Brad Pitt, Ray Liotta and Andrew Dominik Discuss Killing Them Softly

Brad Pitt, Ray Liotta, and director Andrew Dominik were among the celebrities hitting the red carpet for the New York premiere of the thriller, Killing Them Softly. And in this video courtesy of The Weinstein Company, the three each discuss the appeal of the story, and director Dominik talks about having Pitt as a collaborator on the project.
 
Watch the video:
 

 
The Plot:
 
A longtime hanger-on in the wiseguy world, Johnny Amato (Vincent Curatola) has come up with a slick plan to roll a mob-protected card game. To complete the actual theft, Johnny turns to Frankie (Scoot McNairy), a jittery young crook who is fresh out of jail and flat broke, and Russell (Ben Mendelsohn), a gleefully seedy Australian junkie whose latest criminal enterprise involves dog theft. Presidential politics and America’s financial crisis are all over the news, but it’s little more than background noise to these three guys who are angling to make a quick score in a broken-down city. The conspirators feel assured of success, certain as they are that the mob’s suspicions will immediately fall on the game’s regular dealer, Markie Trattman (Ray Liotta). But only a fool believes in a foolproof plan…
 
With more bluster than brains, Frankie and Russell manage to pull off the robbery and escape without being recognized. But while Frankie, Russell and Johnny are busy congratulating themselves, the mob is taking steps to nip any problems in the bud by bringing in the seasoned enforcer Jackie Cogan (Brad Pitt) to investigate the heist and restore the status quo. Punishment must be exacted, but even more a message must be sent, to customers and would-be thieves alike: nothing and no one will be allowed to capsize the local criminal economy. Jackie brings his customary professionalism to the assignment, only to find himself navigating frustrating complications, including a finicky client that communicates through a buttoned-up middle-manager (Richard Jenkins), and a trusted colleague (James Gandolfini) who has turned surprisingly unpredictable. In the end, it is up to Jackie — unflappable, efficient and thoroughly versed in the vagaries of killing — to get the job done right.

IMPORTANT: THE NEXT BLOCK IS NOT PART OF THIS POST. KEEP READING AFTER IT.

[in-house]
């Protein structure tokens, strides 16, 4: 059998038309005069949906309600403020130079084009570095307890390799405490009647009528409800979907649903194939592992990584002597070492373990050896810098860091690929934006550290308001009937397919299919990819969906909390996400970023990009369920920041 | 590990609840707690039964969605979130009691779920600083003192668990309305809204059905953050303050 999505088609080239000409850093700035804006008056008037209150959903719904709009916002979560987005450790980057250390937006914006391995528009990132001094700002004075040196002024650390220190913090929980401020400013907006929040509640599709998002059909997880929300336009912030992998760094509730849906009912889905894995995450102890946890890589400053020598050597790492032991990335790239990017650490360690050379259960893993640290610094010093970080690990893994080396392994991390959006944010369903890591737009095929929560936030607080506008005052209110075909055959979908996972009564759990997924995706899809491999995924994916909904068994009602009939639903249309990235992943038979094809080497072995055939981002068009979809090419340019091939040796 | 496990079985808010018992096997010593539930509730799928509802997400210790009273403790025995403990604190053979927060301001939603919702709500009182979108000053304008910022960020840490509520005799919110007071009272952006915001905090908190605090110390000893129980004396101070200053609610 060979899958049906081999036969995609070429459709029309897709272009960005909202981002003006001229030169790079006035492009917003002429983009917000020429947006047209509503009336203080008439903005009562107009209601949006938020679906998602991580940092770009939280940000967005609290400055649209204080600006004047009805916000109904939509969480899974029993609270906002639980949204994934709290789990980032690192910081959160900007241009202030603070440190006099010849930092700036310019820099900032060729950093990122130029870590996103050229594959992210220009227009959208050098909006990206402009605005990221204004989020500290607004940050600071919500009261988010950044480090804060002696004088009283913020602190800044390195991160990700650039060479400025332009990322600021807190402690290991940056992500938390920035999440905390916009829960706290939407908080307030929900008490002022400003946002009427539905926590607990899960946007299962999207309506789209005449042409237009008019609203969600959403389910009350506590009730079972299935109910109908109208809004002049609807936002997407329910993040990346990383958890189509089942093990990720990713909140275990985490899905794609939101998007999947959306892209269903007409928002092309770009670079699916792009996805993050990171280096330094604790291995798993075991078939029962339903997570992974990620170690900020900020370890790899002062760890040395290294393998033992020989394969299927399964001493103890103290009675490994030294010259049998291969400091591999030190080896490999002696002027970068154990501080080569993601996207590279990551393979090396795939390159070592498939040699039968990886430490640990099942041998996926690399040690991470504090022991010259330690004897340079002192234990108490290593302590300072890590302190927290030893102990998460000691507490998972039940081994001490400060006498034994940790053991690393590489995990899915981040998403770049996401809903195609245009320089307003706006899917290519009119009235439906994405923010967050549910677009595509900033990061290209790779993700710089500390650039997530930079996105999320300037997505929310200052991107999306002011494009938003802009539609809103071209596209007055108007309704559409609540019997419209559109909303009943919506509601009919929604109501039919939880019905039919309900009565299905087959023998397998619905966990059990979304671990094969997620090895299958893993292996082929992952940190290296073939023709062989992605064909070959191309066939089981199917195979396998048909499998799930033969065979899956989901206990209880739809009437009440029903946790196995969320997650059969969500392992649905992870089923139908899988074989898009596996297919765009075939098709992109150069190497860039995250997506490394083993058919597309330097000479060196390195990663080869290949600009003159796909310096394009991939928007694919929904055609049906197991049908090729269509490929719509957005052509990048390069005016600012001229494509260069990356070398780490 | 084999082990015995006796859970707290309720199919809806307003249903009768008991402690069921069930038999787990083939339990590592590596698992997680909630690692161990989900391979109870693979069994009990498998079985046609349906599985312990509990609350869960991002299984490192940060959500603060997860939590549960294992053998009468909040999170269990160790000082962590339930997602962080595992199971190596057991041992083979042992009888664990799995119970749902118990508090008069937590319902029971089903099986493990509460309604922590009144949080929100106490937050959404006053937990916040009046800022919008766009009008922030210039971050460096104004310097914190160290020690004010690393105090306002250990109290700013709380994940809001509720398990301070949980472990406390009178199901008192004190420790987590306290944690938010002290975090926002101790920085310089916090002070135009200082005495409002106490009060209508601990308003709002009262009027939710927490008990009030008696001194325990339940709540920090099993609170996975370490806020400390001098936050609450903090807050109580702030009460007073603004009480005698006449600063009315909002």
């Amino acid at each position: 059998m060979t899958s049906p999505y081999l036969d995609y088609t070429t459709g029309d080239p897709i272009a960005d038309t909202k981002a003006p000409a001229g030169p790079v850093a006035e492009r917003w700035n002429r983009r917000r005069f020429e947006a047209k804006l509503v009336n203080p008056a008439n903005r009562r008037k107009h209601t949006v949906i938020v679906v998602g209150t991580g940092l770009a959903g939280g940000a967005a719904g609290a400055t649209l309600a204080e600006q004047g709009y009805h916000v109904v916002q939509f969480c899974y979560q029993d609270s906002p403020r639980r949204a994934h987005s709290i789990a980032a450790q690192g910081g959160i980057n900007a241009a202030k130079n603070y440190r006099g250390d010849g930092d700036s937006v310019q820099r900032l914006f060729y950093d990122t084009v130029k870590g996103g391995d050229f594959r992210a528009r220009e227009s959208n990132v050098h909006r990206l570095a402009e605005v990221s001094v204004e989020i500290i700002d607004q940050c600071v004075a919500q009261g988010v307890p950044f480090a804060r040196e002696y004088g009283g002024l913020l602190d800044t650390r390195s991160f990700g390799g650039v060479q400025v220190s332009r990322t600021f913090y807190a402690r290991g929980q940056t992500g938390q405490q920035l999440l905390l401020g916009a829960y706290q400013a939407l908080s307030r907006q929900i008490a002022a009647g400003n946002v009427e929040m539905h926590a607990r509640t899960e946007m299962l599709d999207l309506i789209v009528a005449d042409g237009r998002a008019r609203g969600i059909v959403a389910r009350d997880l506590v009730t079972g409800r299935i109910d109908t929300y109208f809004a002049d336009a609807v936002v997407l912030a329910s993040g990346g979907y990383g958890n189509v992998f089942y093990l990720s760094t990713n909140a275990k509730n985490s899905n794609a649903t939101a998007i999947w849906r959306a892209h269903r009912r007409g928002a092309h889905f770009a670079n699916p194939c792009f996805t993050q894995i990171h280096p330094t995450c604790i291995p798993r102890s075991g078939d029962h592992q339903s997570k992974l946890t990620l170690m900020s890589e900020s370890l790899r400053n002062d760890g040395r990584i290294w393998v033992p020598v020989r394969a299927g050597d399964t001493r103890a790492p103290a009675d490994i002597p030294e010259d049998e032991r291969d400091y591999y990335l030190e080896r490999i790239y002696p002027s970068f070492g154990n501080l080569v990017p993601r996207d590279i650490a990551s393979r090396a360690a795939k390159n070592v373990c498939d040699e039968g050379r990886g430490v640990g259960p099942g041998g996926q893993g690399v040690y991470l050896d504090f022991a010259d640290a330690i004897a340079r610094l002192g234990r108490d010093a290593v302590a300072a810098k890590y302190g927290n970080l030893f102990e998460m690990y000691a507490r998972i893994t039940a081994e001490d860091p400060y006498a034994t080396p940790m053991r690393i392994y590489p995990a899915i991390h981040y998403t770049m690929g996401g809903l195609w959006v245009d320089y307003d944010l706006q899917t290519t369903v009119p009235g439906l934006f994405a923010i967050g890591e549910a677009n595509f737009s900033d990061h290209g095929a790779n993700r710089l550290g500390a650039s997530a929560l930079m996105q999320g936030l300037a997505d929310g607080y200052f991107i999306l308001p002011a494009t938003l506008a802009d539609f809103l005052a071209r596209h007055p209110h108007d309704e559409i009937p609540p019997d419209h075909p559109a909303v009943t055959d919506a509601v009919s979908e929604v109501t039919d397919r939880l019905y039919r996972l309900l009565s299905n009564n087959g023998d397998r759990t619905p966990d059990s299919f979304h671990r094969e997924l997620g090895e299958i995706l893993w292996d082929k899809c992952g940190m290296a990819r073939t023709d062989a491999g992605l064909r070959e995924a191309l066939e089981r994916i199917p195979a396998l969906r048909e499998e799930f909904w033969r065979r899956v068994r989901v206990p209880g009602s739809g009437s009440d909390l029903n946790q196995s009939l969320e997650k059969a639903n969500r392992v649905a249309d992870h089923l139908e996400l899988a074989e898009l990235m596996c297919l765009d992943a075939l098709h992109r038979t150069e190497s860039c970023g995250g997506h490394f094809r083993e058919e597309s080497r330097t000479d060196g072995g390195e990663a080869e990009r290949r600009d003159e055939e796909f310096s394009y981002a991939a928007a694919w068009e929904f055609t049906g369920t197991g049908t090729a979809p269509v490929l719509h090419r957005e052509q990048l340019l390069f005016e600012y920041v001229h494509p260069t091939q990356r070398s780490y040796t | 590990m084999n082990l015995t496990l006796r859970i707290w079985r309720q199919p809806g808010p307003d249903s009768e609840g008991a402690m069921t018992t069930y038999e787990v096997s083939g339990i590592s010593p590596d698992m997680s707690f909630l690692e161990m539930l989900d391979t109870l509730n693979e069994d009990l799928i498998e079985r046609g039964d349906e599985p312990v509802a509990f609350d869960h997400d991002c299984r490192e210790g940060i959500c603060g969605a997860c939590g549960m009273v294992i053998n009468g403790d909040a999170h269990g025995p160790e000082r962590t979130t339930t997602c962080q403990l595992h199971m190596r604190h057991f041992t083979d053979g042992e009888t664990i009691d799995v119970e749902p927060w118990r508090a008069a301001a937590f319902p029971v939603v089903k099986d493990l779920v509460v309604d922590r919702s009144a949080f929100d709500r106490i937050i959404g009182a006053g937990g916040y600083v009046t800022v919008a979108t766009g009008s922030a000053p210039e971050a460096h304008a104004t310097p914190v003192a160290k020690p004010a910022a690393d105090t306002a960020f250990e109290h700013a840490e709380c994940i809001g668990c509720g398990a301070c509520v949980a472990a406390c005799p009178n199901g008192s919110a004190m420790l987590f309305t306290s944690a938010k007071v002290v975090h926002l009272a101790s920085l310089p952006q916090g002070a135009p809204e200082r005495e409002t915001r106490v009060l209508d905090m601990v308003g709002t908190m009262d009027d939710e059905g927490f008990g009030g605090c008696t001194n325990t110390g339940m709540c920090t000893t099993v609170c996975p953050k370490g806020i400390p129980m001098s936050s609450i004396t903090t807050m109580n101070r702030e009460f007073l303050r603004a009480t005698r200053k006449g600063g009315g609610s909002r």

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Rebecca Murray

Editor in Chief at ShowbizJunkies
Journalist covering the entertainment industry for more than 13 years. Member of the Broadcast Film Critics Association, Alliance of Women Film Journalists, and San Diego Film Critics Society.

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3. Fury - $13,000,000

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7. Alexander and the Terrible, Horrible, No Good, Very Bad Day - $7,023,000

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